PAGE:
Updated: Jan 29, 2019
By Nicky Jenkins
Inspired by the recent efforts in the Montane Spine Race, teamed with our own impending (but just slightly shorter) Ultra and a few recent training runs out in questionable weather conditions (as Winter decides it might've arrived), one of our major concerns at the moment is getting the kit right. How do you run an Ultra in the winter without freezing your nips off?? Or, on other random warmer days, sweating buckets because you've worn too much!!
A few weeks ago every spare moment we had was spent dot-watching and catching up with the daily montage on Facebook by the Montane Spine Race. We watched that first little dot with awe and amazement (and a little tear or two on my part - don't ask - I guess watching people do awesome stuff makes me a bit emotional) as Jasmin Paris became the first ever woman to win the 268 mile event, dubbed "Britain's Most Brutal", at the same time smashing the course record. Incredibly inspiring, and I don't just mean Jasmin's result. Some of those ladies and gents (shout out to Shelli Gordon - who also made me weep with her Just Giving story) were out there for a lot longer in a very harsh environment. Even those that start the event but don't manage to complete it require huge recognition. The weather conditions that the competitors were subject to raised a few conversations in our household about what kit they were wearing. Our own Ultra being now just 4 weeks away and taking place on the Northumberland coast, we are preparing for the 35 miles being a little fresh and blowy - perhaps Arctic conditions. Easy to check out what Jasmin was wearing - you're sorted if you like Inov-8 - but I figured if we're asking ourselves the question, we can't be the only ones. John is a little more experienced at this than me and seems to have it sorted for this length of event, but his kit list may be amended a little when he (hopefully) takes on the 190 miles of Northern Traverse next year! Planning ahead.
So I thought it might be useful to contact some other incredibly awesome and experienced Ultra Runners I know and ask them "What to Wear" whilst fell or Ultra running in the winter, just so it's not all one brand bias.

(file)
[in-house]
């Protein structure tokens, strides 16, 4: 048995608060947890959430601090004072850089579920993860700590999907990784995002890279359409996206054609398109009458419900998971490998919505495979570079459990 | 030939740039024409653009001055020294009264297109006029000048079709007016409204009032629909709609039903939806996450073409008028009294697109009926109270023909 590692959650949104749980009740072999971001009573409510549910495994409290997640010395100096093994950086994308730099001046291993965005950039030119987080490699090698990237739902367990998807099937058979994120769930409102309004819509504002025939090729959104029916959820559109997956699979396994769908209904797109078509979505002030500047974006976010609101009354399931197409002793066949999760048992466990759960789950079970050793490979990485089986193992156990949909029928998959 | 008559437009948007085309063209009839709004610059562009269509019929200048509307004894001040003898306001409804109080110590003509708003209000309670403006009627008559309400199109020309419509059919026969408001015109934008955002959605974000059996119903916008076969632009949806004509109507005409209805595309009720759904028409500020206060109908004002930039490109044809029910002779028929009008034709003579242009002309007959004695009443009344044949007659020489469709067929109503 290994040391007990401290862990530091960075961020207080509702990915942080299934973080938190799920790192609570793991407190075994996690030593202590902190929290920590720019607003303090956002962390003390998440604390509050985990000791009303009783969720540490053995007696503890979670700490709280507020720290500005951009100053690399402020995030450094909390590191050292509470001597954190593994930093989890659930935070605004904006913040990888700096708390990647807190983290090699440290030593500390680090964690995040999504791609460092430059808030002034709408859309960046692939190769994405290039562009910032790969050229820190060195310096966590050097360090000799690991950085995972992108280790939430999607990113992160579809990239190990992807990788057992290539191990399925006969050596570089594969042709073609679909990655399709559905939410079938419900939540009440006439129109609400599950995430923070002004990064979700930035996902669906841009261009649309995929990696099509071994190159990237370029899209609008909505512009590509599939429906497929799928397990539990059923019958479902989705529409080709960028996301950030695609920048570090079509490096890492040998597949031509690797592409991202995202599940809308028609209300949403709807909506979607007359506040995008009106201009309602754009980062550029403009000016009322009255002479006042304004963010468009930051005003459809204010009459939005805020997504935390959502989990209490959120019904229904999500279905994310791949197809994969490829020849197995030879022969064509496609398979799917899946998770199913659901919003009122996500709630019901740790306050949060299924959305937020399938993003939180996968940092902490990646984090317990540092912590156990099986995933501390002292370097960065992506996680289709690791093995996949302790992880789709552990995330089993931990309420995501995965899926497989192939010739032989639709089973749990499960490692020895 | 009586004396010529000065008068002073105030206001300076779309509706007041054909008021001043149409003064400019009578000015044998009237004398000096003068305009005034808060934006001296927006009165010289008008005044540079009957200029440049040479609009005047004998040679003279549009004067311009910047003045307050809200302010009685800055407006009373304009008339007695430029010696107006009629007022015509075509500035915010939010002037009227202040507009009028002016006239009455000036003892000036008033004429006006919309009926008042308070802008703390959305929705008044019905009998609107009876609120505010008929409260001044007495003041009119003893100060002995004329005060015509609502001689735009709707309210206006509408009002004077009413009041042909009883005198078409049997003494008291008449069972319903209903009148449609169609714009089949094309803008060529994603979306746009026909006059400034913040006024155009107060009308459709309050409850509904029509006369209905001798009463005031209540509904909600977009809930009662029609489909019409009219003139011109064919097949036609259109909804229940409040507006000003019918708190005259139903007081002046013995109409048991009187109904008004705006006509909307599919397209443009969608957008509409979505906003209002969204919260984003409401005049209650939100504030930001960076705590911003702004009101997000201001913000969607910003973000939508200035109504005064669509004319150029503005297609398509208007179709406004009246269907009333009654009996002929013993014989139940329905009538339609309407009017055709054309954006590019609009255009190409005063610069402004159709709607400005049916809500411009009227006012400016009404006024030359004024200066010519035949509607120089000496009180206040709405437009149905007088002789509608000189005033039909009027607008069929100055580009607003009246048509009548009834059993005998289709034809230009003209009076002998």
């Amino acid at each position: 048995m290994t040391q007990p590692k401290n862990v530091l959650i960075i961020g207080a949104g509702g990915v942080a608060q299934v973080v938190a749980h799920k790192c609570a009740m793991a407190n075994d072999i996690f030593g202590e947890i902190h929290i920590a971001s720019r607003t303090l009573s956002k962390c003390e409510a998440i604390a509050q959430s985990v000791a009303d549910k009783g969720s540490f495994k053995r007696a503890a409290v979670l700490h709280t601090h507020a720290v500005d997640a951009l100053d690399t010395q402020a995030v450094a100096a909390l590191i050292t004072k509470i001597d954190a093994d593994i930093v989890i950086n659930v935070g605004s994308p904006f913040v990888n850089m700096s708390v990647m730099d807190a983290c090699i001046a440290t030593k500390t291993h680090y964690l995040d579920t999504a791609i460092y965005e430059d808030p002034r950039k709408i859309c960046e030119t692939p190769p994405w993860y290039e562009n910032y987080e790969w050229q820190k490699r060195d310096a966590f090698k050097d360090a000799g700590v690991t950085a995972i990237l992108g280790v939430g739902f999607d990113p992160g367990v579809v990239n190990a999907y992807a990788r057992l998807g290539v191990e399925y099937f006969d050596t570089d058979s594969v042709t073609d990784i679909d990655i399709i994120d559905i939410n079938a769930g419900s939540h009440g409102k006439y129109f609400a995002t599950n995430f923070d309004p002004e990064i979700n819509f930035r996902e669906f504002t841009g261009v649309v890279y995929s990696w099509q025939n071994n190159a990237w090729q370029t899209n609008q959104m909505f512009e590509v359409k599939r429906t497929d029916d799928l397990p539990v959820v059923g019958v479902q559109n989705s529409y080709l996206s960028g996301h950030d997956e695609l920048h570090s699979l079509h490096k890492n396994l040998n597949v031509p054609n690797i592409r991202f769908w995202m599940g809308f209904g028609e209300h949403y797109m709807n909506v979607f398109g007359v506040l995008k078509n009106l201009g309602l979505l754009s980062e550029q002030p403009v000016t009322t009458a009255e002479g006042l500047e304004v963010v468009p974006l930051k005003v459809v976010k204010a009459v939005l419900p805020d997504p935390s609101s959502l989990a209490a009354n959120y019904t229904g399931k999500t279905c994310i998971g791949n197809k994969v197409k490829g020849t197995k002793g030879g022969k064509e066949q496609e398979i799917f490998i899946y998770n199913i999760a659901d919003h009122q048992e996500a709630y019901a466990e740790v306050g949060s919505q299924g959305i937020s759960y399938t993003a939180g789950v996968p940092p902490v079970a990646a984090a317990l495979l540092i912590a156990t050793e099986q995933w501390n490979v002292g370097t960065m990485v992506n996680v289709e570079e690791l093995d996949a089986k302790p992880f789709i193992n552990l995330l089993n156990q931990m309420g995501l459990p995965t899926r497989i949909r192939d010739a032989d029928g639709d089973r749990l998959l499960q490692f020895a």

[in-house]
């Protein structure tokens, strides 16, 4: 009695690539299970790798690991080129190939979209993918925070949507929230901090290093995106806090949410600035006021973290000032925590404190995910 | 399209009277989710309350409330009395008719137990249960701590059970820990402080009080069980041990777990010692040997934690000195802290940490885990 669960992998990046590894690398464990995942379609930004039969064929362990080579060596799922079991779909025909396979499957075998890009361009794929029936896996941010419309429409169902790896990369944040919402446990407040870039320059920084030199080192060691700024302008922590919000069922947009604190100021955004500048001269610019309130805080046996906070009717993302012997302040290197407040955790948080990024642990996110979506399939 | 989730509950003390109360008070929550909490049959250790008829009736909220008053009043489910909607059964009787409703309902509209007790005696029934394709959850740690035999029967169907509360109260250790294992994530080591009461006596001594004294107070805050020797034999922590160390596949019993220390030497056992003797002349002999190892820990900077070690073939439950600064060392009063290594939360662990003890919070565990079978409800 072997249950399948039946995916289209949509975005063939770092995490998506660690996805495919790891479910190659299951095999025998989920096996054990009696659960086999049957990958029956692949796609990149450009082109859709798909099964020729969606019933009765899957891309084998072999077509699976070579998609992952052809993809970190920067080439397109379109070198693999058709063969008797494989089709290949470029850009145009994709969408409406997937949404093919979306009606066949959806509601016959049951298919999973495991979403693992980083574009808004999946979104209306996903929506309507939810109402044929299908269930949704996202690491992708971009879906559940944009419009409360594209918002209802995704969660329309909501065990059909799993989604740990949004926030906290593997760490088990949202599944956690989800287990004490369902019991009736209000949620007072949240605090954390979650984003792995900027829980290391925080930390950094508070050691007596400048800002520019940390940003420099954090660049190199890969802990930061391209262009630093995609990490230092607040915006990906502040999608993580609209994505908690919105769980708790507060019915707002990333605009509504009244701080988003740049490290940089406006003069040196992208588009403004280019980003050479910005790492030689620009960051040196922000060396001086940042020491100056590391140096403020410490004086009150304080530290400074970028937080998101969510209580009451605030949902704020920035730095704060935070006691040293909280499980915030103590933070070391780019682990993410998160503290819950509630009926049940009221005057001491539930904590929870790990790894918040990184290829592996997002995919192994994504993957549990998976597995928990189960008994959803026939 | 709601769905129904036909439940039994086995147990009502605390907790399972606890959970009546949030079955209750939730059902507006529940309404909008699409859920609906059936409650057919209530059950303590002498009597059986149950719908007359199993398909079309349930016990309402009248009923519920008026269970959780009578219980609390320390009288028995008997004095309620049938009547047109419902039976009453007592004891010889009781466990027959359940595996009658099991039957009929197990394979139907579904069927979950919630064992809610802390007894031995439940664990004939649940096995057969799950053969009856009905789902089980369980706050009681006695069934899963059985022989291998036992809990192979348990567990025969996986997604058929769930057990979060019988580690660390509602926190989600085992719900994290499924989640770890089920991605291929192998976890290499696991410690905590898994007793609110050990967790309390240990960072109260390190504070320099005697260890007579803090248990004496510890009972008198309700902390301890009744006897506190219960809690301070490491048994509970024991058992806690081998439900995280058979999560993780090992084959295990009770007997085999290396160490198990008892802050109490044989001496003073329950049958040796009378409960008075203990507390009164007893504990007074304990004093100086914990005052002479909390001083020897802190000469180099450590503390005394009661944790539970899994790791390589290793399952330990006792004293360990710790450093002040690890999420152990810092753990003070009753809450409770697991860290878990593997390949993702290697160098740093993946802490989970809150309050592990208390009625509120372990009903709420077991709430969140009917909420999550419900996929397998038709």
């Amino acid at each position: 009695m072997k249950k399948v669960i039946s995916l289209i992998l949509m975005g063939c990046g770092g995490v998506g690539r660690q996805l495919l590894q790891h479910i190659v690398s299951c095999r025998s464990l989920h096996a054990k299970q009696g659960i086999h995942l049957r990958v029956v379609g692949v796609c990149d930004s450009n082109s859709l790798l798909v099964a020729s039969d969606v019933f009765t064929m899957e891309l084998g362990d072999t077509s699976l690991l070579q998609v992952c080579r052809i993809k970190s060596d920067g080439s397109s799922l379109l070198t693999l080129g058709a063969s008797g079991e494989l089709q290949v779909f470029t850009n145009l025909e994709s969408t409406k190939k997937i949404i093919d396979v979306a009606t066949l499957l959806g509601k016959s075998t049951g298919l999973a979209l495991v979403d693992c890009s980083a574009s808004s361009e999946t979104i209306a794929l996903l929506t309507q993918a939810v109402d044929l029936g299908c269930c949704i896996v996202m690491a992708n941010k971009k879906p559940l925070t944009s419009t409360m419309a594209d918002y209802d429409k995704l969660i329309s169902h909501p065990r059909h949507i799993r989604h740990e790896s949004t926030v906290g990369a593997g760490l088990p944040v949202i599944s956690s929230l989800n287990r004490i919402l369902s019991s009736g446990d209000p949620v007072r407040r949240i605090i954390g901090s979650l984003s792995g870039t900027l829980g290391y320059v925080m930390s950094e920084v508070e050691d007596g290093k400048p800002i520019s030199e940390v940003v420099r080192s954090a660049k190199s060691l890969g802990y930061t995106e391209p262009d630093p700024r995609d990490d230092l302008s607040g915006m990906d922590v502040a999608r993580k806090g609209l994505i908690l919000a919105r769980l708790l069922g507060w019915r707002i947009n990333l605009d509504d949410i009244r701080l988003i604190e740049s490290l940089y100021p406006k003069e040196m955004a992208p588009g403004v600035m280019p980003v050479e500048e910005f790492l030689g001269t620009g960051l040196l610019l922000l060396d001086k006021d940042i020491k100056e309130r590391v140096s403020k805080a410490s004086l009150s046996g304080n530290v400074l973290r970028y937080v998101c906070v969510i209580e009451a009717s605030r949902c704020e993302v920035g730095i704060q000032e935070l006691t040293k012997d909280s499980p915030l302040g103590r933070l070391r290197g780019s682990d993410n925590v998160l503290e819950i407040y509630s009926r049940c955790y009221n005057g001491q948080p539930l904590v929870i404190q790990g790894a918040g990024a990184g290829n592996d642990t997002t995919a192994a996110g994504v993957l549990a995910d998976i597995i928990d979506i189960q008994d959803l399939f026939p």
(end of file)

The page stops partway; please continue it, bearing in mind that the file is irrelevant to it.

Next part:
This article is one for the ladies, gents - it's your turn next week.
Kit is entirely individual and what works for one person may not work for another, but this may give you a good place to start. Also blatantly obvious but worth mentioning - ALWAYS try your kit out before race day. A lot can depend on the weather, the exposure and the length of event - you will run a 10k a lot faster than a 30miler. The key, it seems, is layers!
I want to start with Heidi, who I met through a trail running group in the summer. Heidi is what I would class as the typical Ultra runner - friendly, unassuming and incredibly humble about her capabilities and achievements. Heidi won the ladies Hardmoors SuperSlam 2018. To do this she had to run 5 separate Ultras - a 30 mile, a 55 mile, a 110 mile, a 60 mile and then an 80 mile - pretty impressive, I'm sure you'll agree! For those of you who follow Ultra running - the Hardmoors 55 made the news last year - as runners were "attacked" by the "Beast from the East" and some of the slower/later runners were taken off the course at checkpoints as the conditions worsened to a veritable snow storm. For those who had made it through checkpoints, their kit became crucial to keeping warm and making it to the finish. Heidi said, "finishing it wasn't just good luck, I had the right kit, was never cold and had trained on the route in all sorts of bad weather leading up to the race."
What Heidi Wore;
Trainers: Salomon Speedcross 4 Goretex - one size up in shoe size as they are quite narrow
Socks: Injinji cotton liners with Skins compression over the top
Inov8 gaiters: top tip, I never get any debry in my trainers 😀
Top: Skins A200 thermal long sleeve top as first layer, merino middle layer and a thin polartec fleece over the top of that.
Bottoms: Skins A200 thermal leggings - At Kildale I put my Inov8 Ultrapants on for extra warmth.
Jacket: OMM Aeon jacket (no longer available)
Headwear: Mon Royale merino balaclava with a Polartec Buff and Montane Windjammer beanie
Hands: Montane Power Stretch gloves to start with and at 30mile swapped to thin Ronhill liner gloves with Trekmates Glaramara gloves over the top.
Black Diamond icon head-torch
Mountain king trail blaze poles
The tube on my bladder did freeze so an insulation sleeve would be a good idea if it gets really cold! - Ultra Aspire Vest
Thank you for your input Heidi and wishing you well with your future endeavours. Heidi takes on the Lakeland 100 this year